Parasites less susceptible to artemisinin now affect several Asian countries
Resistance to the top malaria drug has fanned out from its origins in Cambodia to other parts of Southeast Asia. A report in the July 31 New England Journal of Medicine establishes that the scourge has found a way to skirt the effects of artemisinin and its chemical derivatives, the best available antimalarial drugs. Scientists suspect that a genetic mutation in the parasite in these harder-to-treat cases underpins the resistance.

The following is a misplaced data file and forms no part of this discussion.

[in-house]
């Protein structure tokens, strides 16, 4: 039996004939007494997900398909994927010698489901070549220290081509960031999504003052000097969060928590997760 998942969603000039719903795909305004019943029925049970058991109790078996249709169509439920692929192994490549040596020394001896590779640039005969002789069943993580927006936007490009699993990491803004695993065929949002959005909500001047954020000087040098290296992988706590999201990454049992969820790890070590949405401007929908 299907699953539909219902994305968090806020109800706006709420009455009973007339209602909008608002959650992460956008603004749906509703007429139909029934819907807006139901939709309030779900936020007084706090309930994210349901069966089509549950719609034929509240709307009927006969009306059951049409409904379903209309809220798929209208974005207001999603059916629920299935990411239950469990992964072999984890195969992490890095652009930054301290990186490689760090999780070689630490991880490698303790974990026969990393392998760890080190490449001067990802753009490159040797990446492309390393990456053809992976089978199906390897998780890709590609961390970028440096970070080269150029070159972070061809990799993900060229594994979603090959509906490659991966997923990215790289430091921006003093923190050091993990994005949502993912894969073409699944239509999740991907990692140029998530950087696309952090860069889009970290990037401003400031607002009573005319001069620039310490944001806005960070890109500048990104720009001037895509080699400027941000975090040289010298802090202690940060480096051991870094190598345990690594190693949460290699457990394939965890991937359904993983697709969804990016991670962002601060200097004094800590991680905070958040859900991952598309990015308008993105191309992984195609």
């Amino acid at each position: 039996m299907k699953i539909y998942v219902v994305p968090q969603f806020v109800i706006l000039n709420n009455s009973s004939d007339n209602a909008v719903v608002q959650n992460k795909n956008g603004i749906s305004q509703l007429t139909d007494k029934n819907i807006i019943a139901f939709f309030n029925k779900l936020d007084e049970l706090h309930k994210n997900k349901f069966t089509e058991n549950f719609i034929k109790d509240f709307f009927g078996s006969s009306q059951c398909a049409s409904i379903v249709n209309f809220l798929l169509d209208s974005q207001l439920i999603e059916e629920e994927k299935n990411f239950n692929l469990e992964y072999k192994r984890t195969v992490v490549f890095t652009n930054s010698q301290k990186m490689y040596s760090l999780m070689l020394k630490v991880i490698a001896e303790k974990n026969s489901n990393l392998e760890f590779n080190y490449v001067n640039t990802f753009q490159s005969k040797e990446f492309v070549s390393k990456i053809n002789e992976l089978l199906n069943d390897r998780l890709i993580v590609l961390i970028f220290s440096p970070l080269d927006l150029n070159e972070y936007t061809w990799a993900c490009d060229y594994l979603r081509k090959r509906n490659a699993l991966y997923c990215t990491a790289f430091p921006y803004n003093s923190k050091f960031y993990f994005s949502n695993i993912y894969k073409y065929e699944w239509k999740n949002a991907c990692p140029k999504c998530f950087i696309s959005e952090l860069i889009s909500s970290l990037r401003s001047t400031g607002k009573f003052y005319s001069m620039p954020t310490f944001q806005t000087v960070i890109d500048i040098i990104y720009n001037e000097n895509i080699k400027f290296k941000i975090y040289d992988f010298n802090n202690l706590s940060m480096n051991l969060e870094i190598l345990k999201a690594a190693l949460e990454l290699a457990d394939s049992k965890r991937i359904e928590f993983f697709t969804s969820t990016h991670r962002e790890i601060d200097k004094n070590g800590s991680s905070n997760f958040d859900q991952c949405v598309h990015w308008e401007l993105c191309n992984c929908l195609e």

“I’m concerned,” says Anthony Fauci, director of the National Institute of Allergy and Infectious Diseases, or NIAID, in Bethesda, Md. “Artemisinin derivatives used in combination with other drugs have been game changers.”
There were 207 million cases of malaria worldwide in 2012, the World Health Organization estimates, killing 627,000 people, most of them children under age 5. There is no approved vaccine against the protozoan malaria parasite,